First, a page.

Summarized by Kent Larsen
Can Clayson Save CBS' 'The Early Show?'
NEW YORK, NEW YORK -- Nearly a year after LDS TV personality Jane Clayson
debuted on CBS' "The Early Show," which replaced the failed "CBS This
Morning," the show is still trying to gain an audience. In spite of its
investment of $30 million in a Fifth Avenue studio, its former "Today"
anchor Bryant Gumbell and its "Today" producer, "The Early Show" is still
not getting ratings similar to "Today." But the Hartford Courant's Weiss
says Clayson is the show's hope.
A 1990 graduate of BYU, Clayson worked as an anchor-reporter in Salt Lake
City before becoming a reporter for ABC News in Los Angeles. There she
attracted the attention of CBS, who contacted her in the middle of 1998 as
part of its "Operation Glass Slipper," the network's attempt to find a
co-host for Gumbell on "The Early Show." In August, CBS chose her for the
spot and by November, she had debuted on the show.
While the show is struggling, Clayson is proud of its accomplishments in its
first year. Dismissing the negative reivews of the show, she says,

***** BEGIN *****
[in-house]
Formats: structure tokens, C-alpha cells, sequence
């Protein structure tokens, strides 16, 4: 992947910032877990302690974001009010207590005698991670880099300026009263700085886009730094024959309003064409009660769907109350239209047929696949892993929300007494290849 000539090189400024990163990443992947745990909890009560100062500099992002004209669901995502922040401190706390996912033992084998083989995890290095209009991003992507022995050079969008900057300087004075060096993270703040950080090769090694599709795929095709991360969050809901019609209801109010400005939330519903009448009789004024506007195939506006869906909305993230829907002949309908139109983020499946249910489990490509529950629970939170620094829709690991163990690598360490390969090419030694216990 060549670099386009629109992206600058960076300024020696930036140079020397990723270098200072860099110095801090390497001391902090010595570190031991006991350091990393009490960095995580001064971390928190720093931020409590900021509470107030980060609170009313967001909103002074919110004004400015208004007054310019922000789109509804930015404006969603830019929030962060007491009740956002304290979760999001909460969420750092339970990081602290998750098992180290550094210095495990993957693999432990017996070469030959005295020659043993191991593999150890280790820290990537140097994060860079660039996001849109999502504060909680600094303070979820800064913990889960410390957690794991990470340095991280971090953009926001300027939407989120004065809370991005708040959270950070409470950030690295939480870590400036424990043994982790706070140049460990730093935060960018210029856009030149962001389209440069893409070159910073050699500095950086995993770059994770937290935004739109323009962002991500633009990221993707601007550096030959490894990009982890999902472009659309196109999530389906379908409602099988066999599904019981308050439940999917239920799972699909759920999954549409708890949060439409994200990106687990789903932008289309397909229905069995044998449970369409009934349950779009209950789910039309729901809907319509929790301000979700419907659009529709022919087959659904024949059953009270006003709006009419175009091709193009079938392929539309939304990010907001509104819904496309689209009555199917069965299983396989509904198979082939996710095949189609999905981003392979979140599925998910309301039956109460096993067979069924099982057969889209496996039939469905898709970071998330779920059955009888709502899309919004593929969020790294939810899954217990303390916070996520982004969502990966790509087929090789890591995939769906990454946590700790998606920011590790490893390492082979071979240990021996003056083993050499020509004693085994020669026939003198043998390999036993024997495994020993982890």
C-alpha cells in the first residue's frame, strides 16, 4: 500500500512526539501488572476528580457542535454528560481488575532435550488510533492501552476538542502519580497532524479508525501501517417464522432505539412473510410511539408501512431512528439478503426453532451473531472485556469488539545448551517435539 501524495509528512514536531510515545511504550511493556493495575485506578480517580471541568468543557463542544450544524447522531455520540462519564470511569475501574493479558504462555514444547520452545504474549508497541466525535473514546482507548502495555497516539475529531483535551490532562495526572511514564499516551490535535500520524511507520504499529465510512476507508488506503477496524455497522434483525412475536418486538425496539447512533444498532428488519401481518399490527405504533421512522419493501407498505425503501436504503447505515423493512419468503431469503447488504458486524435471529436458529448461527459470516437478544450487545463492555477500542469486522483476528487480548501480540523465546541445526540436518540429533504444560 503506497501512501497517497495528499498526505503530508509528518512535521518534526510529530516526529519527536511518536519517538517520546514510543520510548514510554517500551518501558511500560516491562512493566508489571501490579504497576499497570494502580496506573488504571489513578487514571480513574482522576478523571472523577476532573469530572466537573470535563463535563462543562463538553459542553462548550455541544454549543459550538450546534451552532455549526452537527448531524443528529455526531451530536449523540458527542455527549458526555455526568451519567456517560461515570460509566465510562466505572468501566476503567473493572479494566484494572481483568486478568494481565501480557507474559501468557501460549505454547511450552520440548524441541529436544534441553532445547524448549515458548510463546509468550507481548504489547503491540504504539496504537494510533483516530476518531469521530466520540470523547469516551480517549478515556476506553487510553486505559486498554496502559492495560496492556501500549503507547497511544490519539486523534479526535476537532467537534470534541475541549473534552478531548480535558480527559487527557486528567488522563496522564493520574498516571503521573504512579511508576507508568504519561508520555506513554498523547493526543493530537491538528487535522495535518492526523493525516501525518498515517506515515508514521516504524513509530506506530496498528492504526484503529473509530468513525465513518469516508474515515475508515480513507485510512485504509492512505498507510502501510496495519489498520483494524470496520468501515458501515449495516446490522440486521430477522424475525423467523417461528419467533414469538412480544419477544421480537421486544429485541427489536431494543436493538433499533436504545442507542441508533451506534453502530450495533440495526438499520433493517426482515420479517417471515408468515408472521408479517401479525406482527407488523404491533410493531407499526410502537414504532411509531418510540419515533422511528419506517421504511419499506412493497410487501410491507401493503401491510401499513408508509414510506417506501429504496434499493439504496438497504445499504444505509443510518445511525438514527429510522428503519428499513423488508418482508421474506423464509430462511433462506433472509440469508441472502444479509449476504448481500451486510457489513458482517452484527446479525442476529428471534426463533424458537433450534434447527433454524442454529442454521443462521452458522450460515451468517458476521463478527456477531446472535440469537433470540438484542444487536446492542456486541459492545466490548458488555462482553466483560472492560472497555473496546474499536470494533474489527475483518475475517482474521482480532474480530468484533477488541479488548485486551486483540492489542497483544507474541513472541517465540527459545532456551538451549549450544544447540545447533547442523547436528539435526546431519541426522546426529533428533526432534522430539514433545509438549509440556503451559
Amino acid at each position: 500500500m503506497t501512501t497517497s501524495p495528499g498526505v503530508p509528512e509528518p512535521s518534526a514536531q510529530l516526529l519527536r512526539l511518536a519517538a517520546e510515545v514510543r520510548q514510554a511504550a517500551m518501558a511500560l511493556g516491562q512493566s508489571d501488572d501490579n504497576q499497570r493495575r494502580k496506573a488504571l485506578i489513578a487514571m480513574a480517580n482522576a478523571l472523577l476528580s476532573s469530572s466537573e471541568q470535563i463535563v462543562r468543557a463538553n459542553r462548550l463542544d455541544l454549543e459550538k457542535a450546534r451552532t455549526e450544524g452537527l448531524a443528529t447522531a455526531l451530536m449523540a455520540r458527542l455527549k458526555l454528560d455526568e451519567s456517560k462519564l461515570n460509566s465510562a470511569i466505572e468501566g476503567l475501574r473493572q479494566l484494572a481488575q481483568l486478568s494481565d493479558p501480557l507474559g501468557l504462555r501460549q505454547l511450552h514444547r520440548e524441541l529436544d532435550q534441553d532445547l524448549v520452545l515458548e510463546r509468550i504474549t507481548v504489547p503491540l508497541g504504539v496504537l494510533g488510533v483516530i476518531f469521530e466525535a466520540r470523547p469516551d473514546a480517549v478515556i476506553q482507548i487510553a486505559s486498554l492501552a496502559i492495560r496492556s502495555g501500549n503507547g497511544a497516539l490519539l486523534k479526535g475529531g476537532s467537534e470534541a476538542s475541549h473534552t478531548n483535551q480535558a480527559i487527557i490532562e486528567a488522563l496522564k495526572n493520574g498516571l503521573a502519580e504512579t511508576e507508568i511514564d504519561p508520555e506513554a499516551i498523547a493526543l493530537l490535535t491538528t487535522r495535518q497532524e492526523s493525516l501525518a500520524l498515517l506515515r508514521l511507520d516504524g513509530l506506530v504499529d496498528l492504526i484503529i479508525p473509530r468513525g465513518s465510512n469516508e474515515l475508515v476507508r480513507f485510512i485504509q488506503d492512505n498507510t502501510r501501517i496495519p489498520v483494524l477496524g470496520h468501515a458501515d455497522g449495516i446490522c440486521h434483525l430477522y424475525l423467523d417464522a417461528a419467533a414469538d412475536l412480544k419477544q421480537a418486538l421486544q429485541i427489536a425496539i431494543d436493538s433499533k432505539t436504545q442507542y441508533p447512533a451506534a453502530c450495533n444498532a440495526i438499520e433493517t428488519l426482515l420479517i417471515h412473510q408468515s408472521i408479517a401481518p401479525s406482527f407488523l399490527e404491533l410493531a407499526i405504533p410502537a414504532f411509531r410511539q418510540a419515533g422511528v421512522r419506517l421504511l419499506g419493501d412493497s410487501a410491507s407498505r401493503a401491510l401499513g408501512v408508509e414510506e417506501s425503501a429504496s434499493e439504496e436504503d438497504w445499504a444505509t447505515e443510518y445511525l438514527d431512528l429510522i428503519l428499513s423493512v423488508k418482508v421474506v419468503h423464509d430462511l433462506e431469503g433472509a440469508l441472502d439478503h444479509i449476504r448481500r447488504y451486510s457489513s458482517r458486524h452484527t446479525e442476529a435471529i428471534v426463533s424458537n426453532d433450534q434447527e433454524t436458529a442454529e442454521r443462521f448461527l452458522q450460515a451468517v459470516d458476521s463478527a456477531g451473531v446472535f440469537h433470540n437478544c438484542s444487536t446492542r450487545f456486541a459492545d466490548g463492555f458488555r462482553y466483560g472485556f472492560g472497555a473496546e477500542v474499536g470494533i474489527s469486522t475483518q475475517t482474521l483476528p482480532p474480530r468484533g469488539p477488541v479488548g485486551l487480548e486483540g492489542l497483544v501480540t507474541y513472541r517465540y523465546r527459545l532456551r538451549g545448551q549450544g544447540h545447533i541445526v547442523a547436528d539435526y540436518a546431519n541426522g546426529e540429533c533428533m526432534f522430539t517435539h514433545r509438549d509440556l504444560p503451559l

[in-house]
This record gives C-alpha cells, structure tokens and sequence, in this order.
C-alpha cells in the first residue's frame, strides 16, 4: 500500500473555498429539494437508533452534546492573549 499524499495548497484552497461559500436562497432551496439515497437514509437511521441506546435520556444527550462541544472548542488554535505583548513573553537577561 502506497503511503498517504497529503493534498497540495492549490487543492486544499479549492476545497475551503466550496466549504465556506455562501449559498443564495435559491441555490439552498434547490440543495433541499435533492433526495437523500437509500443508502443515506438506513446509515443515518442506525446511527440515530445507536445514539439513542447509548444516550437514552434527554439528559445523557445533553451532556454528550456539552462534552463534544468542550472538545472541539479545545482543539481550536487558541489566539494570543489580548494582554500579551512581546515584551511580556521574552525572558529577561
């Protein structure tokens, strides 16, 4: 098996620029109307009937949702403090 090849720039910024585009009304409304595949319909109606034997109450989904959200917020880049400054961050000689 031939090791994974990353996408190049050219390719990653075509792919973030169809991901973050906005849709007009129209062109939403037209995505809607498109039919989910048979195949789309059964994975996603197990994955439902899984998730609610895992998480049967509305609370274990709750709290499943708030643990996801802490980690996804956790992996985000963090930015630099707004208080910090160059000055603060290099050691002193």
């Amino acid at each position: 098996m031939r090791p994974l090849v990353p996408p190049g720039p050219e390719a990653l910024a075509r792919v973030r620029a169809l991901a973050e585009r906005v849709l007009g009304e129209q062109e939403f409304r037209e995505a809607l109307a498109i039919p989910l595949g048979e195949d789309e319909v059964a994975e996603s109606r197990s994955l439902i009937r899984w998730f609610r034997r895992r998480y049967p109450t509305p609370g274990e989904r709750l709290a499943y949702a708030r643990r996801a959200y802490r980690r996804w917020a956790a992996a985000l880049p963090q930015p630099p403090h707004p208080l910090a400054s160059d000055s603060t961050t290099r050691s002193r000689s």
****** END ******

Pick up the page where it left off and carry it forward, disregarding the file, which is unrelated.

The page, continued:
"Everybody's a critic, and everybody's got their own opinion," Clayson says.
"Everybody can have those expectations, but I decided I have to do my job to
the best of my ability every day. I can't let all of that bother me. If you
were to compare our show to the other two, you would see that we're very
competitive most days with most interviews and most bookings. We're under no
illusions that we're going to come in and turn this around overnight. We're
in this for the long haul."
And in some ways, Clayson is the key to the show's success. Gumbell is well
known, and has probably drawn the audience that he can draw. Clayson,
however, is still relatively unknown to her audience, so her personality and
ability could still make a difference in the show's su
CBS Morning Hopes May Rest With Her
Los Angeles Times (Hartford Courant) 3Oct00 P2
By Tara Weiss: Hartford Courant